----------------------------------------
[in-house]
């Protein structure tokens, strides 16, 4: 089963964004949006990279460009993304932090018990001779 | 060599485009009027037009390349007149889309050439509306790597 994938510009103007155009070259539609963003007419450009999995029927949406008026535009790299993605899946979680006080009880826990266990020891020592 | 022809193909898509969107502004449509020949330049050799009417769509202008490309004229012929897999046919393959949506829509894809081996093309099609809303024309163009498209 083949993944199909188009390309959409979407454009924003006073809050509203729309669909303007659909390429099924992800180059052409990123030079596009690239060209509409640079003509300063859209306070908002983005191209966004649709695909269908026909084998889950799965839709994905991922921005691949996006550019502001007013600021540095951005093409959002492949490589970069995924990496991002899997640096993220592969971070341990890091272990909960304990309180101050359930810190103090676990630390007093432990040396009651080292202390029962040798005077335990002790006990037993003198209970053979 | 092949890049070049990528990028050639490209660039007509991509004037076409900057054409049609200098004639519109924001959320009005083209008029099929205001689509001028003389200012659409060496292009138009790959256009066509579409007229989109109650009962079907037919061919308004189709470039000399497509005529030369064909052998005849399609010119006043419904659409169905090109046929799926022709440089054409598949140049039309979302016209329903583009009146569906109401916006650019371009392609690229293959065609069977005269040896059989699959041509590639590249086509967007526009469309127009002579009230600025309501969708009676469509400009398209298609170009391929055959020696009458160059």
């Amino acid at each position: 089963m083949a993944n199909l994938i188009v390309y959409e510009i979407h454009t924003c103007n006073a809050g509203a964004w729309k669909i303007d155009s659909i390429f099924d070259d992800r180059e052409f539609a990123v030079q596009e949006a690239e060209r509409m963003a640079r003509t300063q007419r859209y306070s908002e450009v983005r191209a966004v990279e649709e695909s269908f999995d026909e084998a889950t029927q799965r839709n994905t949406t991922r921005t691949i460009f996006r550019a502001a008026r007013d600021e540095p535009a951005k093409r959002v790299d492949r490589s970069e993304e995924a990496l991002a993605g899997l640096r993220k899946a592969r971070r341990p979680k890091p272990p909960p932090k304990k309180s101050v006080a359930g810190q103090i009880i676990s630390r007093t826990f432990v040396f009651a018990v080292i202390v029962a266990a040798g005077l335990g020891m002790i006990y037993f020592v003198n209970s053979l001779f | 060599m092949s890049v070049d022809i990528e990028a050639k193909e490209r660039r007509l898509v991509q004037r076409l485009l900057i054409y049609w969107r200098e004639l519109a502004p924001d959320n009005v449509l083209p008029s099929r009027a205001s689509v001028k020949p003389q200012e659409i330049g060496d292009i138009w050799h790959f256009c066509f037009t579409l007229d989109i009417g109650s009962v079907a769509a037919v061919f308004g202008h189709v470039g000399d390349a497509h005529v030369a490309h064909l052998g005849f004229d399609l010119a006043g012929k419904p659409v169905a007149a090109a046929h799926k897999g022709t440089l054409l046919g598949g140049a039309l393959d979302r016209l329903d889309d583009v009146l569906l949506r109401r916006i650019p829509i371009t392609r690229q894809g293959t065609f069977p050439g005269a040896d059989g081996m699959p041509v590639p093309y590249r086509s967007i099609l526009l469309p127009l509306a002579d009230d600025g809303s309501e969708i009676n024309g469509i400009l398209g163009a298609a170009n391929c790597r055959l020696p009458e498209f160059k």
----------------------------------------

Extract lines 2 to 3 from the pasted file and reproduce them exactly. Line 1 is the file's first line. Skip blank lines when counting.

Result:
């Protein structure tokens, strides 16, 4: 089963964004949006990279460009993304932090018990001779 | 060599485009009027037009390349007149889309050439509306790597 994938510009103007155009070259539609963003007419450009999995029927949406008026535009790299993605899946979680006080009880826990266990020891020592 | 022809193909898509969107502004449509020949330049050799009417769509202008490309004229012929897999046919393959949506829509894809081996093309099609809303024309163009498209 083949993944199909188009390309959409979407454009924003006073809050509203729309669909303007659909390429099924992800180059052409990123030079596009690239060209509409640079003509300063859209306070908002983005191209966004649709695909269908026909084998889950799965839709994905991922921005691949996006550019502001007013600021540095951005093409959002492949490589970069995924990496991002899997640096993220592969971070341990890091272990909960304990309180101050359930810190103090676990630390007093432990040396009651080292202390029962040798005077335990002790006990037993003198209970053979 | 092949890049070049990528990028050639490209660039007509991509004037076409900057054409049609200098004639519109924001959320009005083209008029099929205001689509001028003389200012659409060496292009138009790959256009066509579409007229989109109650009962079907037919061919308004189709470039000399497509005529030369064909052998005849399609010119006043419904659409169905090109046929799926022709440089054409598949140049039309979302016209329903583009009146569906109401916006650019371009392609690229293959065609069977005269040896059989699959041509590639590249086509967007526009469309127009002579009230600025309501969708009676469509400009398209298609170009391929055959020696009458160059």
């Amino acid at each position: 089963m083949a993944n199909l994938i188009v390309y959409e510009i979407h454009t924003c103007n006073a809050g509203a964004w729309k669909i303007d155009s659909i390429f099924d070259d992800r180059e052409f539609a990123v030079q596009e949006a690239e060209r509409m963003a640079r003509t300063q007419r859209y306070s908002e450009v983005r191209a966004v990279e649709e695909s269908f999995d026909e084998a889950t029927q799965r839709n994905t949406t991922r921005t691949i460009f996006r550019a502001a008026r007013d600021e540095p535009a951005k093409r959002v790299d492949r490589s970069e993304e995924a990496l991002a993605g899997l640096r993220k899946a592969r971070r341990p979680k890091p272990p909960p932090k304990k309180s101050v006080a359930g810190q103090i009880i676990s630390r007093t826990f432990v040396f009651a018990v080292i202390v029962a266990a040798g005077l335990g020891m002790i006990y037993f020592v003198n209970s053979l001779f | 060599m092949s890049v070049d022809i990528e990028a050639k193909e490209r660039r007509l898509v991509q004037r076409l485009l900057i054409y049609w969107r200098e004639l519109a502004p924001d959320n009005v449509l083209p008029s099929r009027a205001s689509v001028k020949p003389q200012e659409i330049g060496d292009i138009w050799h790959f256009c066509f037009t579409l007229d989109i009417g109650s009962v079907a769509a037919v061919f308004g202008h189709v470039g000399d390349a497509h005529v030369a490309h064909l052998g005849f004229d399609l010119a006043g012929k419904p659409v169905a007149a090109a046929h799926k897999g022709t440089l054409l046919g598949g140049a039309l393959d979302r016209l329903d889309d583009v009146l569906l949506r109401r916006i650019p829509i371009t392609r690229q894809g293959t065609f069977p050439g005269a040896d059989g081996m699959p041509v590639p093309y590249r086509s967007i099609l526009l469309p127009l509306a002579d009230d600025g809303s309501e969708i009676n024309g469509i400009l398209g163009a298609a170009n391929c790597r055959l020696p009458e498209f160059k």